THERE’S SOMETHING SERIOUSLY irresistible about slim machinery.

We want our phones and laptops to be slender as possible, our game consoles, televisions and practically every other gadget too. When Tim Cook (Apple CEO) says “thinnest ever” we say, “hell yeah!” before transferring funds from Savings to Current. Slim tech is just so high-tech. So… sexy. Wouldn’t you agree?

For those of you who are nodding, we’ve got something brand-new to show you that’ll blow your socks – and maybe even your watch – off. It’s a Piaget timepiece, built with a tourbillon, that’s exceptionally thin.

Like, coin-thin.


Card-carrying members of the watch community will be reading this, looking at the photos, thinking they’re experiencing déjà vu. Didn’t we already see that?

We did. This is the Piaget Altiplano Ultimate Concept. Same name as the one they’re thinking of that was unveiled back in 2018. Same thickness (2mm) and everything.

But, as mentioned above, this one boasts a tourbillon (located at 10 o’clock) – the first of its name does not. And that’s supremely impressive because it means it can handle the 30% additional power required by the complication.

To make this possible, Piaget had to start from scratch. “The connection with the Altiplano Ultimate Concept is clear but we did far more than merely add a tourbillon,” says the brand’s CEO, Benjamin Comar, “we reinvented everything.”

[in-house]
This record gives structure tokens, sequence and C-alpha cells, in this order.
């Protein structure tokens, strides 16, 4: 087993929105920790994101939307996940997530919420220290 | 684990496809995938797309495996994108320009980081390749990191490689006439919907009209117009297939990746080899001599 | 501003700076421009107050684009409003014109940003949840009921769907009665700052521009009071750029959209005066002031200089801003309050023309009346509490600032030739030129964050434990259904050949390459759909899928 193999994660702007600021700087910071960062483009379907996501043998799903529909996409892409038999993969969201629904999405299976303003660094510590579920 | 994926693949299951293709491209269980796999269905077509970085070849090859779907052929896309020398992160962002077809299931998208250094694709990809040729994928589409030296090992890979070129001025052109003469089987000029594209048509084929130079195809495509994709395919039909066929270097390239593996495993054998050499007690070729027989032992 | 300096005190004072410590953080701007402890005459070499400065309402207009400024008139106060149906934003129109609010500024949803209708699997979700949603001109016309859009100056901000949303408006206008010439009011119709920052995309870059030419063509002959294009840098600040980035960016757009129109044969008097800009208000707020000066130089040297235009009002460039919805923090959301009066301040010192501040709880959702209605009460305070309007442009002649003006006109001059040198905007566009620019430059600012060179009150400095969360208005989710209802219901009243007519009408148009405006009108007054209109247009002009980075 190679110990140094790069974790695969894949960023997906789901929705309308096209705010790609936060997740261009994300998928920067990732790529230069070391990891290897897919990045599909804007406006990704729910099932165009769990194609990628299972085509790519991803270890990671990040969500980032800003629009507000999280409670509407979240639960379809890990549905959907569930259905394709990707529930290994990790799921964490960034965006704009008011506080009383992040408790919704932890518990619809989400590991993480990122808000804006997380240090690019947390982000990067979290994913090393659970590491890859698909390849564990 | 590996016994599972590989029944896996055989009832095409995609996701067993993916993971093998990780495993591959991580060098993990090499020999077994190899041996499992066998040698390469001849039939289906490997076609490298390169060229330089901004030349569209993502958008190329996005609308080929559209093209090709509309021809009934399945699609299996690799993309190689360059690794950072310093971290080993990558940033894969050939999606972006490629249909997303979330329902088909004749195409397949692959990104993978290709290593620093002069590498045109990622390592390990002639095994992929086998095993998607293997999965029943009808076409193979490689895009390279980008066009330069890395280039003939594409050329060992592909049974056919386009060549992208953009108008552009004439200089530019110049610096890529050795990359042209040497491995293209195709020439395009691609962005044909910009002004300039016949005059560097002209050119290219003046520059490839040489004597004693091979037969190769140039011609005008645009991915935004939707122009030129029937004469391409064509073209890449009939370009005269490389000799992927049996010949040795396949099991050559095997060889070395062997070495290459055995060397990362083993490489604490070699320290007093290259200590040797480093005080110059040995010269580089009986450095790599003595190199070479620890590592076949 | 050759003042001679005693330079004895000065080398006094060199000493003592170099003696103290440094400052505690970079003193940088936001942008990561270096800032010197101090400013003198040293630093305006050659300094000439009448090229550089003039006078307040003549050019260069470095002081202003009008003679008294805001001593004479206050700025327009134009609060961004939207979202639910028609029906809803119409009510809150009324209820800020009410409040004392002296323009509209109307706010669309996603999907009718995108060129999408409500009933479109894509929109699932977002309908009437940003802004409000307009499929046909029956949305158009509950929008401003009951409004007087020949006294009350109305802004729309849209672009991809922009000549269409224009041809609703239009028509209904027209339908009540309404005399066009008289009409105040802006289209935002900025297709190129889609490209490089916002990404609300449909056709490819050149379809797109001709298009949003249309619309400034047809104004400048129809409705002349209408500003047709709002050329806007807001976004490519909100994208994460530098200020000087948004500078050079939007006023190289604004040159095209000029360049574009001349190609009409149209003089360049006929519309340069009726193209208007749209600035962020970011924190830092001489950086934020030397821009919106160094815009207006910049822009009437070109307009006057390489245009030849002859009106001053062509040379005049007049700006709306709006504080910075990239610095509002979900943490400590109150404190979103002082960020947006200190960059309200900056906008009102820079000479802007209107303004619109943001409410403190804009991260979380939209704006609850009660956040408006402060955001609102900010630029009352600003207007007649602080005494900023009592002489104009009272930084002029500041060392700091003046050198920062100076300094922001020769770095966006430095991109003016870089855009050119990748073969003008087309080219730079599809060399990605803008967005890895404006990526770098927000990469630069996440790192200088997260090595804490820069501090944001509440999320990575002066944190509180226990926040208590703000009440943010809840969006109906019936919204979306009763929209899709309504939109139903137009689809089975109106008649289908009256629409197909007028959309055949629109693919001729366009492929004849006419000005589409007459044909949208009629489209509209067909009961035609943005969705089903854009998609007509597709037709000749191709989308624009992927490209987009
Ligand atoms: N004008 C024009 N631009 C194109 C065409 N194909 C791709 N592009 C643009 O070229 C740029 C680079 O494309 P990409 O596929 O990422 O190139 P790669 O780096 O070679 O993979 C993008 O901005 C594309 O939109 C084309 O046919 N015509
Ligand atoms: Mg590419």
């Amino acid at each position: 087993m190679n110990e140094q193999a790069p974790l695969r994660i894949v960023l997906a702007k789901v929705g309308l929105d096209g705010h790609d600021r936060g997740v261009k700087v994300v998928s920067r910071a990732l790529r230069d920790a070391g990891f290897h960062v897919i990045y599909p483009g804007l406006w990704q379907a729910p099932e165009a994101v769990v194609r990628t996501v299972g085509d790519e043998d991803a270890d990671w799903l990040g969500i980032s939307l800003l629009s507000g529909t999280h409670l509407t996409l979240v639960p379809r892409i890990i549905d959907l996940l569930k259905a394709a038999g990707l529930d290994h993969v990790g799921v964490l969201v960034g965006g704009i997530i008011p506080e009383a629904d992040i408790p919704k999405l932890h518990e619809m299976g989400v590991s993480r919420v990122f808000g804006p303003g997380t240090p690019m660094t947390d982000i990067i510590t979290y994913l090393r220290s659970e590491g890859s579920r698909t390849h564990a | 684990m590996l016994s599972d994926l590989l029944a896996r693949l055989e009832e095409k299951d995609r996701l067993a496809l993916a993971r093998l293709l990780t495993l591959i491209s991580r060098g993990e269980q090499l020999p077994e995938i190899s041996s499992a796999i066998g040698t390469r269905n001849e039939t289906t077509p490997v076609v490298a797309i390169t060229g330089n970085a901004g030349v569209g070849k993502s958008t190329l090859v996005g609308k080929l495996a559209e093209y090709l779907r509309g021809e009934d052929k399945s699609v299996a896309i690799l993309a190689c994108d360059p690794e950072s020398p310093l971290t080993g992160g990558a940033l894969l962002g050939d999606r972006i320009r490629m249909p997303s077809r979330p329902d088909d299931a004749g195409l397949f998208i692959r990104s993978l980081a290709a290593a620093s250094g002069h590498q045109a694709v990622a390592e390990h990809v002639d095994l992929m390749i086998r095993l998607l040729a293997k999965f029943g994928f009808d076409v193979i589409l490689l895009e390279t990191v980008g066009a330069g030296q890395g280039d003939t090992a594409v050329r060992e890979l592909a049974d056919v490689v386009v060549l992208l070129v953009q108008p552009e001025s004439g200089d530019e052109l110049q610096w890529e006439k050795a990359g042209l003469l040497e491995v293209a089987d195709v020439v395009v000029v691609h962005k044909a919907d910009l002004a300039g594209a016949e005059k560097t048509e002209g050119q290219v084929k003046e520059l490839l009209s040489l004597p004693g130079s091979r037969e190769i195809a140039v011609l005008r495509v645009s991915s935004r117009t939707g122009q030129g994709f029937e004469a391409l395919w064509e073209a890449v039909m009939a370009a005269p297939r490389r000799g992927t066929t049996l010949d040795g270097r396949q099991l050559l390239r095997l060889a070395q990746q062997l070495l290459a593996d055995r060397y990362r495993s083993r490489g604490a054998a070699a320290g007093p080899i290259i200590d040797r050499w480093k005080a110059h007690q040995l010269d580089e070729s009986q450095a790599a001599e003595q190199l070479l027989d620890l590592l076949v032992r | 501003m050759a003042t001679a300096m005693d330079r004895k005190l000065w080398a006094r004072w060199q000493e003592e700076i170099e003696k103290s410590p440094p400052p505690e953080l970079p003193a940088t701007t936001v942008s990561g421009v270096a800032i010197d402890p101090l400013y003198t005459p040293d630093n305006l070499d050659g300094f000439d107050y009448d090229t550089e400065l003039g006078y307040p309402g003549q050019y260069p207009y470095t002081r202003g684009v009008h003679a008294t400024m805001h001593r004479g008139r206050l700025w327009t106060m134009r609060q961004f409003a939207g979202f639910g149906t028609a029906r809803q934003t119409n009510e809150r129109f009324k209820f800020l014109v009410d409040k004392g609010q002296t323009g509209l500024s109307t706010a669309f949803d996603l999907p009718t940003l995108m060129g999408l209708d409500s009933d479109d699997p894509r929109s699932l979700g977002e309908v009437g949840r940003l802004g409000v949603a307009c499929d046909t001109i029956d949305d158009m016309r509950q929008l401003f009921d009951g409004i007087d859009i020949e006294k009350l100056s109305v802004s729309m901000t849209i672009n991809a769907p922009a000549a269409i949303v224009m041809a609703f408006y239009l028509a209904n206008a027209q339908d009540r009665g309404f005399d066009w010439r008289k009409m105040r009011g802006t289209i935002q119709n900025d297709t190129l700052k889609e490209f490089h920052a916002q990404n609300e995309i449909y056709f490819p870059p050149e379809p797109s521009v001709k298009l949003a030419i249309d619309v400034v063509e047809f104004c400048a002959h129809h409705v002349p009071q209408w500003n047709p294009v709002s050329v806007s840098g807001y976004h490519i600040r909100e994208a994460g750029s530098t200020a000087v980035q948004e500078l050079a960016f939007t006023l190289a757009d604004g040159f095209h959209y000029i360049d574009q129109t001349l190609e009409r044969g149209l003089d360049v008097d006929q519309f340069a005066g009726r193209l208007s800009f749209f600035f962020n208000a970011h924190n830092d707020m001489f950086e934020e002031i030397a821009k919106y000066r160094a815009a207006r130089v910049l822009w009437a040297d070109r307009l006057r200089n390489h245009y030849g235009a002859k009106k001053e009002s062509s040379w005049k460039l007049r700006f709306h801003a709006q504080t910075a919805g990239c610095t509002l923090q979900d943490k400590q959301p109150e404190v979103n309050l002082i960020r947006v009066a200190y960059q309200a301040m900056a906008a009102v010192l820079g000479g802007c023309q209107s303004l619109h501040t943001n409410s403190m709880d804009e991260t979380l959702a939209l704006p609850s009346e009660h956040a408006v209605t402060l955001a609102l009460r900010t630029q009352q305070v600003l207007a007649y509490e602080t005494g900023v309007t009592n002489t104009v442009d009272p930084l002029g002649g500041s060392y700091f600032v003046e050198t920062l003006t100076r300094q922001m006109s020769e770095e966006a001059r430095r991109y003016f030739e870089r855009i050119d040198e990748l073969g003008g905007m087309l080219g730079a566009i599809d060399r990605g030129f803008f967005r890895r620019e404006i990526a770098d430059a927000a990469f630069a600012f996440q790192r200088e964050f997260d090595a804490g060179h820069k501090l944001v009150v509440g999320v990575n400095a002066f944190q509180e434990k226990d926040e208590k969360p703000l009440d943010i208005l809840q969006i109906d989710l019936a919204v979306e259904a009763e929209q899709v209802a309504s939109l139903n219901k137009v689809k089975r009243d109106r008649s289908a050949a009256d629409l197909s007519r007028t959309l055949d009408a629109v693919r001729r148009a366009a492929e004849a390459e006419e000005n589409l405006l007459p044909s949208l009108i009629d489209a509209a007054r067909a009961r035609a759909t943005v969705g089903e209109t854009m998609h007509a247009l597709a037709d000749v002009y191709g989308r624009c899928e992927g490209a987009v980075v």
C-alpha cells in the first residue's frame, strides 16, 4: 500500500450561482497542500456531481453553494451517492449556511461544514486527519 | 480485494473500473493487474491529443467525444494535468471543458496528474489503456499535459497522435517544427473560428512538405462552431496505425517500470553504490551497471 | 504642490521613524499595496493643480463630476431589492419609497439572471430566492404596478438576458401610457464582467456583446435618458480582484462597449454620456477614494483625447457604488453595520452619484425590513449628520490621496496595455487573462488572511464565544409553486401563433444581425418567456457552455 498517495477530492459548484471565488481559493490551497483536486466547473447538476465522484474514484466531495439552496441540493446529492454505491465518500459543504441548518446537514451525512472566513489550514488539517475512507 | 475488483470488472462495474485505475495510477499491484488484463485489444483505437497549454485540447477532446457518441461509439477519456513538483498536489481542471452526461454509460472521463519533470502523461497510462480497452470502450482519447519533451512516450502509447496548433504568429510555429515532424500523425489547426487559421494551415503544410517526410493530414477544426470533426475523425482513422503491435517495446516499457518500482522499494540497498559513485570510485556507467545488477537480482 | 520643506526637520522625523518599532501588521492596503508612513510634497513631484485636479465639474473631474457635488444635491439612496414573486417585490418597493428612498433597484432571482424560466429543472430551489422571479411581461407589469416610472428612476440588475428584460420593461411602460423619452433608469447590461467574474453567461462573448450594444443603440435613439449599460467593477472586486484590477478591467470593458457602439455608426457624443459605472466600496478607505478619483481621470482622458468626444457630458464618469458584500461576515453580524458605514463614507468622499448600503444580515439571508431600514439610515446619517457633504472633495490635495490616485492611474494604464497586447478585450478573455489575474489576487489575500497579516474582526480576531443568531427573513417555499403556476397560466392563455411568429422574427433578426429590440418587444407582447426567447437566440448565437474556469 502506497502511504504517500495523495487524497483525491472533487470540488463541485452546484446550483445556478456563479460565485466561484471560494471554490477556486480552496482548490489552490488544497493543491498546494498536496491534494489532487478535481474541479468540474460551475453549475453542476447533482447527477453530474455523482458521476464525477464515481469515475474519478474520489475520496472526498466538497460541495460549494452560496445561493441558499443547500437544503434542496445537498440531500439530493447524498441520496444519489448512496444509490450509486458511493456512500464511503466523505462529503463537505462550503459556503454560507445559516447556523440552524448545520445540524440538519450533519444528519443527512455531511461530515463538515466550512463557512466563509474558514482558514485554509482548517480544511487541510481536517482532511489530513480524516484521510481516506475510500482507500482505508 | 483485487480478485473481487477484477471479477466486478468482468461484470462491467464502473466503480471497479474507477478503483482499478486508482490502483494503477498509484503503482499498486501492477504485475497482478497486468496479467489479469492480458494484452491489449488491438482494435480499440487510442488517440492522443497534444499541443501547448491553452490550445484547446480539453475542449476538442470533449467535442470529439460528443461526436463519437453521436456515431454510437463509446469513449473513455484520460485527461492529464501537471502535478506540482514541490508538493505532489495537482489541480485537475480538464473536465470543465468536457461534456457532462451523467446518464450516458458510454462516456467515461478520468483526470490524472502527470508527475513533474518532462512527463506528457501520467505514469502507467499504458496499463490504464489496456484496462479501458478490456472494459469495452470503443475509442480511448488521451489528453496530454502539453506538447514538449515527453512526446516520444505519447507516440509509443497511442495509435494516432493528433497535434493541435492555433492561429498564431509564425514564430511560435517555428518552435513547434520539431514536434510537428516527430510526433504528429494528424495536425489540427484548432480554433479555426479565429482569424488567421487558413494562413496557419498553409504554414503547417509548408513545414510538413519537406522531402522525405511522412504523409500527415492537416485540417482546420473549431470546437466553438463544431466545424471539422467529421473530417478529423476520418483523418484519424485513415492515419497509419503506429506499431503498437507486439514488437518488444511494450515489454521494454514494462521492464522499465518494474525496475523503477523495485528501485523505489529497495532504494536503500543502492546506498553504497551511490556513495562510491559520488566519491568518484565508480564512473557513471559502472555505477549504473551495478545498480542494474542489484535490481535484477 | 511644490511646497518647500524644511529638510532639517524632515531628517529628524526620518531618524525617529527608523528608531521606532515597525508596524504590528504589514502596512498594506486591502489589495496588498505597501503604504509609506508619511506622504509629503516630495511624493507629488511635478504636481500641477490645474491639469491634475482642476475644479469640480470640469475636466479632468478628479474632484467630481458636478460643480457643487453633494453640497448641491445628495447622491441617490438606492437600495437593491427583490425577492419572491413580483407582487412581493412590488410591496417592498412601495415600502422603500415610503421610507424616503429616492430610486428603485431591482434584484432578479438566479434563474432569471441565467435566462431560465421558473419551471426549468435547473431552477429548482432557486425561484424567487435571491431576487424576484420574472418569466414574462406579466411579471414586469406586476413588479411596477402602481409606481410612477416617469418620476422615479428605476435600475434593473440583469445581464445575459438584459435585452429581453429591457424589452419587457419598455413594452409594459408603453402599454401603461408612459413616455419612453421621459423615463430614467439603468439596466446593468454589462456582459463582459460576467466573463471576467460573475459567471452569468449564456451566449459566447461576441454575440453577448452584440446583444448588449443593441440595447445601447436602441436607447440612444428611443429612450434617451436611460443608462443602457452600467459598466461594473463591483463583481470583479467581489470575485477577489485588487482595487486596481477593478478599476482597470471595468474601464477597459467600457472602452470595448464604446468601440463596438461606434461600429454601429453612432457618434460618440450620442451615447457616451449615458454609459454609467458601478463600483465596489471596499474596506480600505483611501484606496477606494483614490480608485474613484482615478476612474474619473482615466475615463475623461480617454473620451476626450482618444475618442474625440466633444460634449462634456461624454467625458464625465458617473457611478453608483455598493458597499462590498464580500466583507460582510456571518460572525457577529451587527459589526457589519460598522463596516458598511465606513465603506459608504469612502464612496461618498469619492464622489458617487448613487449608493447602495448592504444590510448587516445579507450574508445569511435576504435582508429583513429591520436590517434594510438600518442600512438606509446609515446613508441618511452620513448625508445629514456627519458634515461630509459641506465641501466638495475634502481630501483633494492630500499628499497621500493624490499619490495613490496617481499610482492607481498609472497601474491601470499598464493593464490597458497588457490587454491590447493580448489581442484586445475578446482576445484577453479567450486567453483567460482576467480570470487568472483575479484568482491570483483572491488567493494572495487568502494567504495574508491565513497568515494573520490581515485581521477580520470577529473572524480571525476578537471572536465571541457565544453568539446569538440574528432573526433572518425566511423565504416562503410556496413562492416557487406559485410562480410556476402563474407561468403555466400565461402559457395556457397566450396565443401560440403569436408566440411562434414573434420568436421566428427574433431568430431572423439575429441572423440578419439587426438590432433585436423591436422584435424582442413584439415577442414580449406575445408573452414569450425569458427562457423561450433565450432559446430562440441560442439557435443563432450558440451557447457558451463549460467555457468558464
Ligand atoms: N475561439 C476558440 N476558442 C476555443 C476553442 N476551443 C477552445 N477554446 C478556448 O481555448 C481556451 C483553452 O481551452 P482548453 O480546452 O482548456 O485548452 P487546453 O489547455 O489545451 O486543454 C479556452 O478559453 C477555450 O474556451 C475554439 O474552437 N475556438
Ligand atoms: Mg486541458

Why does it exist? “Driven by inventiveness” Piaget embarked on a “quest for elegance” to celebrate its 150th anniversary.

To wit, they wanted to mark a monumental milestone with something awfully spectacular they could brandish at this week’s Watches and Wonders. Their finest watch, Now With Tourbillon!, certainly fits the bill.

It’s also fine in the other sense of the word: blue, openwork dial, PVD-treated cobalt alloy case, 41.5mm diameter. The foxy thing’s even got a tattoo. (Well, a signature.) It’s positioned on the back, next to a sapphire crystal placed under the tourbillon, and it reads, “Tojoures faire meiux que nécessaire”. French → English: “Always do better than necessary.”

That’s ironically deep for something so very shallow.


This article originally appeared in Esquire UK.


The best TikTok watch accounts all horology heads should be following

7 watch trends to look out for in 2024